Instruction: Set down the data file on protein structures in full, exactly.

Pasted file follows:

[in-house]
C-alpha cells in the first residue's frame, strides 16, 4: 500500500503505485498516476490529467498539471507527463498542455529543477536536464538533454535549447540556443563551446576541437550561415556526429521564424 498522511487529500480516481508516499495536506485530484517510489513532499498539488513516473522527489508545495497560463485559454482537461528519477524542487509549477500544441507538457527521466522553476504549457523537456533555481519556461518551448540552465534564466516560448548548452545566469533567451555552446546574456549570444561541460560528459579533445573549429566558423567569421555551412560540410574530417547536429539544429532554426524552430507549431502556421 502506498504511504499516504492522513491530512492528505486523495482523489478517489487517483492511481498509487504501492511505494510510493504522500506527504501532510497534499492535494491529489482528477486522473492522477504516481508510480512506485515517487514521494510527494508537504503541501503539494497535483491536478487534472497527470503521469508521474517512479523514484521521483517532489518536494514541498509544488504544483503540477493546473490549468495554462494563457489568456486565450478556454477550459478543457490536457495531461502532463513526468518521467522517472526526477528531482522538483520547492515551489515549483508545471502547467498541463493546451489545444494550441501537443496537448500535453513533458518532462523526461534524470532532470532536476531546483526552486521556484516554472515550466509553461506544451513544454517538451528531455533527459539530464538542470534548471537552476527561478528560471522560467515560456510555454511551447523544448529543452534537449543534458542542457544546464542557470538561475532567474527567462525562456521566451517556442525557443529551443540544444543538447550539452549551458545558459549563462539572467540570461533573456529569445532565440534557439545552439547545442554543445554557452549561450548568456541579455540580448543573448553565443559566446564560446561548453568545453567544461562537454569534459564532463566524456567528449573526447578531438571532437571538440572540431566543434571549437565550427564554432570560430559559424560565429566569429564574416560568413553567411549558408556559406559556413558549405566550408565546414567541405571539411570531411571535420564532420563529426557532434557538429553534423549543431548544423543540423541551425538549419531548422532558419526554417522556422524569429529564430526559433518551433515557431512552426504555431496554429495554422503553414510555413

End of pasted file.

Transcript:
[in-house]
C-alpha cells in the first residue's frame, strides 16, 4: 500500500503505485498516476490529467498539471507527463498542455529543477536536464538533454535549447540556443563551446576541437550561415556526429521564424 498522511487529500480516481508516499495536506485530484517510489513532499498539488513516473522527489508545495497560463485559454482537461528519477524542487509549477500544441507538457527521466522553476504549457523537456533555481519556461518551448540552465534564466516560448548548452545566469533567451555552446546574456549570444561541460560528459579533445573549429566558423567569421555551412560540410574530417547536429539544429532554426524552430507549431502556421 502506498504511504499516504492522513491530512492528505486523495482523489478517489487517483492511481498509487504501492511505494510510493504522500506527504501532510497534499492535494491529489482528477486522473492522477504516481508510480512506485515517487514521494510527494508537504503541501503539494497535483491536478487534472497527470503521469508521474517512479523514484521521483517532489518536494514541498509544488504544483503540477493546473490549468495554462494563457489568456486565450478556454477550459478543457490536457495531461502532463513526468518521467522517472526526477528531482522538483520547492515551489515549483508545471502547467498541463493546451489545444494550441501537443496537448500535453513533458518532462523526461534524470532532470532536476531546483526552486521556484516554472515550466509553461506544451513544454517538451528531455533527459539530464538542470534548471537552476527561478528560471522560467515560456510555454511551447523544448529543452534537449543534458542542457544546464542557470538561475532567474527567462525562456521566451517556442525557443529551443540544444543538447550539452549551458545558459549563462539572467540570461533573456529569445532565440534557439545552439547545442554543445554557452549561450548568456541579455540580448543573448553565443559566446564560446561548453568545453567544461562537454569534459564532463566524456567528449573526447578531438571532437571538440572540431566543434571549437565550427564554432570560430559559424560565429566569429564574416560568413553567411549558408556559406559556413558549405566550408565546414567541405571539411570531411571535420564532420563529426557532434557538429553534423549543431548544423543540423541551425538549419531548422532558419526554417522556422524569429529564430526559433518551433515557431512552426504555431496554429495554422503553414510555413